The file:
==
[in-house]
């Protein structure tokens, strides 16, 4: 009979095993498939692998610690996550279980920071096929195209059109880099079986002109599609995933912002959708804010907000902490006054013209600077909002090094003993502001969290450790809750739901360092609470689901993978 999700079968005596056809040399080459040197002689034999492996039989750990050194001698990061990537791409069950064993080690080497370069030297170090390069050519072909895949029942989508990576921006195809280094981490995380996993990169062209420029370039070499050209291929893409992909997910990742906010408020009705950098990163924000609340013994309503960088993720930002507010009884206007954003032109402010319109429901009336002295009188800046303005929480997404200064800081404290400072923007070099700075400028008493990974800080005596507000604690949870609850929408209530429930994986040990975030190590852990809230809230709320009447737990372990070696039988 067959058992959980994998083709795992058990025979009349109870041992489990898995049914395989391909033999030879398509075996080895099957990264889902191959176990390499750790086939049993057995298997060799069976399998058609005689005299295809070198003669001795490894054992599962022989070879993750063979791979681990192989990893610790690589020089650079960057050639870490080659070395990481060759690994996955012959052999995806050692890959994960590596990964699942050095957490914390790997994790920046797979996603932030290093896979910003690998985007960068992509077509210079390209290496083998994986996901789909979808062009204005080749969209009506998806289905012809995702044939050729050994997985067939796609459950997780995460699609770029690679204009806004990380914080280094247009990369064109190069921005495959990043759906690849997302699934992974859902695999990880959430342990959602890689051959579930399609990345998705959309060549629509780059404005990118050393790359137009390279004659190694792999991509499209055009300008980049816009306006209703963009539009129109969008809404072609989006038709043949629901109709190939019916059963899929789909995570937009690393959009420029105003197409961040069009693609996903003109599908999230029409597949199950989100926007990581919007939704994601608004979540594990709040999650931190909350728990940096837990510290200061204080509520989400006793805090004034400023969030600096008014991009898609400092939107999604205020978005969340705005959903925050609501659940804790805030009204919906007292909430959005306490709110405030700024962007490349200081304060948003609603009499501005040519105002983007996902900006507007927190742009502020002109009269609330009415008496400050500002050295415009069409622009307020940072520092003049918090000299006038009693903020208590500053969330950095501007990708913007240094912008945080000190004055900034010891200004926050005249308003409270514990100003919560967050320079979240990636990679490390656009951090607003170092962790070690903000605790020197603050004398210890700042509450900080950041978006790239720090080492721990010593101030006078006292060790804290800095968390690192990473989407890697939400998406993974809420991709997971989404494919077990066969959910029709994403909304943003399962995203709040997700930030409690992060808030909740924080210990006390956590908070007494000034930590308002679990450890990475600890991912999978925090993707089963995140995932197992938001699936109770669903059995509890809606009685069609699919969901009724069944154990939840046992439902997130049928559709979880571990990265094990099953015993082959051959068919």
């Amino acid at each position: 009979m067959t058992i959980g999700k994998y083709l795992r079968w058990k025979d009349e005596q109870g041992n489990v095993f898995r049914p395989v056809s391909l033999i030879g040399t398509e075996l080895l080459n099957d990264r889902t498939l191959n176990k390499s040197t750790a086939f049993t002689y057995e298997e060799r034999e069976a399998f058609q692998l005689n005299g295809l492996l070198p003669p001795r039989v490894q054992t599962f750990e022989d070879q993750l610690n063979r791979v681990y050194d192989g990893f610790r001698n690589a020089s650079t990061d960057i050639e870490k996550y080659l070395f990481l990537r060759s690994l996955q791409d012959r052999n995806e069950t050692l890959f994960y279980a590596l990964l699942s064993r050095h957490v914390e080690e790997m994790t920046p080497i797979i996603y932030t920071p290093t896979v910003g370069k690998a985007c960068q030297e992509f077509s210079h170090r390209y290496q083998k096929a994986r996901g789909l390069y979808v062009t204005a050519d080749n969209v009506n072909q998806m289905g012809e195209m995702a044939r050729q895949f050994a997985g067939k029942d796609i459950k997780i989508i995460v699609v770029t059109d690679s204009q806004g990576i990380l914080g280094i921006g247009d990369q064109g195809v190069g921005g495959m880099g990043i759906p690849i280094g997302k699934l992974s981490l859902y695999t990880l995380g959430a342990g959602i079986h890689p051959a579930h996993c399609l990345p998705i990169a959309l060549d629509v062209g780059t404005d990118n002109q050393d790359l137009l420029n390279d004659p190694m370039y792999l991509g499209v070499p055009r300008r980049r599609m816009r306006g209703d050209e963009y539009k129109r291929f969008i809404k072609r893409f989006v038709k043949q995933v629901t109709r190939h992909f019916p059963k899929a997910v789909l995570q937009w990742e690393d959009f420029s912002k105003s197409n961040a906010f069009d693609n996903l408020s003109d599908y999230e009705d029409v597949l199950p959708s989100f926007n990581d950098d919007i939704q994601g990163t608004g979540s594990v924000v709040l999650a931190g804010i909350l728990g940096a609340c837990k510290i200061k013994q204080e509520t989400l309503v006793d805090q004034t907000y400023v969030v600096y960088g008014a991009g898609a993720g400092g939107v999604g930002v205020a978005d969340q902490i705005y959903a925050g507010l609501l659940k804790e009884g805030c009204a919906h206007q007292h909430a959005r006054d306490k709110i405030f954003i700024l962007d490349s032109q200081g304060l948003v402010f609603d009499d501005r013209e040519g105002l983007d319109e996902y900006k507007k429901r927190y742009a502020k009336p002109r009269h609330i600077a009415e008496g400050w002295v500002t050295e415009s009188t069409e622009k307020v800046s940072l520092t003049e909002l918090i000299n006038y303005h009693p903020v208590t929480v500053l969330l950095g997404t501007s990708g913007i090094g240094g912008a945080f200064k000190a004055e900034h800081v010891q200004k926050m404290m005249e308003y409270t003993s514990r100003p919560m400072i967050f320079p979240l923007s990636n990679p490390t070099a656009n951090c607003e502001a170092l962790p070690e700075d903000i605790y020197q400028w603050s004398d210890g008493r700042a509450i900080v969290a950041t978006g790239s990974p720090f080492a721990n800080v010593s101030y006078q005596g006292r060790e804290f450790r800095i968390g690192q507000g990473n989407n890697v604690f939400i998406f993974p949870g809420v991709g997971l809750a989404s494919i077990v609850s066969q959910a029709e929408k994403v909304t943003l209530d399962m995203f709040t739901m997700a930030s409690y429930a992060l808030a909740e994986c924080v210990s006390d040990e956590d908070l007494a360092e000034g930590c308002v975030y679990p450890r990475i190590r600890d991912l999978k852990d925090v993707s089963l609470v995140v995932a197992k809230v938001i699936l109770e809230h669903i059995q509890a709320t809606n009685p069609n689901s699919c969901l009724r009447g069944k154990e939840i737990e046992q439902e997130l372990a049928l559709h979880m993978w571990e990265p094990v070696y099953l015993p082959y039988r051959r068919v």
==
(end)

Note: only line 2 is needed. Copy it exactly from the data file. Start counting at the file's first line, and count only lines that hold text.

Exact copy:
């Protein structure tokens, strides 16, 4: 009979095993498939692998610690996550279980920071096929195209059109880099079986002109599609995933912002959708804010907000902490006054013209600077909002090094003993502001969290450790809750739901360092609470689901993978 999700079968005596056809040399080459040197002689034999492996039989750990050194001698990061990537791409069950064993080690080497370069030297170090390069050519072909895949029942989508990576921006195809280094981490995380996993990169062209420029370039070499050209291929893409992909997910990742906010408020009705950098990163924000609340013994309503960088993720930002507010009884206007954003032109402010319109429901009336002295009188800046303005929480997404200064800081404290400072923007070099700075400028008493990974800080005596507000604690949870609850929408209530429930994986040990975030190590852990809230809230709320009447737990372990070696039988 067959058992959980994998083709795992058990025979009349109870041992489990898995049914395989391909033999030879398509075996080895099957990264889902191959176990390499750790086939049993057995298997060799069976399998058609005689005299295809070198003669001795490894054992599962022989070879993750063979791979681990192989990893610790690589020089650079960057050639870490080659070395990481060759690994996955012959052999995806050692890959994960590596990964699942050095957490914390790997994790920046797979996603932030290093896979910003690998985007960068992509077509210079390209290496083998994986996901789909979808062009204005080749969209009506998806289905012809995702044939050729050994997985067939796609459950997780995460699609770029690679204009806004990380914080280094247009990369064109190069921005495959990043759906690849997302699934992974859902695999990880959430342990959602890689051959579930399609990345998705959309060549629509780059404005990118050393790359137009390279004659190694792999991509499209055009300008980049816009306006209703963009539009129109969008809404072609989006038709043949629901109709190939019916059963899929789909995570937009690393959009420029105003197409961040069009693609996903003109599908999230029409597949199950989100926007990581919007939704994601608004979540594990709040999650931190909350728990940096837990510290200061204080509520989400006793805090004034400023969030600096008014991009898609400092939107999604205020978005969340705005959903925050609501659940804790805030009204919906007292909430959005306490709110405030700024962007490349200081304060948003609603009499501005040519105002983007996902900006507007927190742009502020002109009269609330009415008496400050500002050295415009069409622009307020940072520092003049918090000299006038009693903020208590500053969330950095501007990708913007240094912008945080000190004055900034010891200004926050005249308003409270514990100003919560967050320079979240990636990679490390656009951090607003170092962790070690903000605790020197603050004398210890700042509450900080950041978006790239720090080492721990010593101030006078006292060790804290800095968390690192990473989407890697939400998406993974809420991709997971989404494919077990066969959910029709994403909304943003399962995203709040997700930030409690992060808030909740924080210990006390956590908070007494000034930590308002679990450890990475600890991912999978925090993707089963995140995932197992938001699936109770669903059995509890809606009685069609699919969901009724069944154990939840046992439902997130049928559709979880571990990265094990099953015993082959051959068919």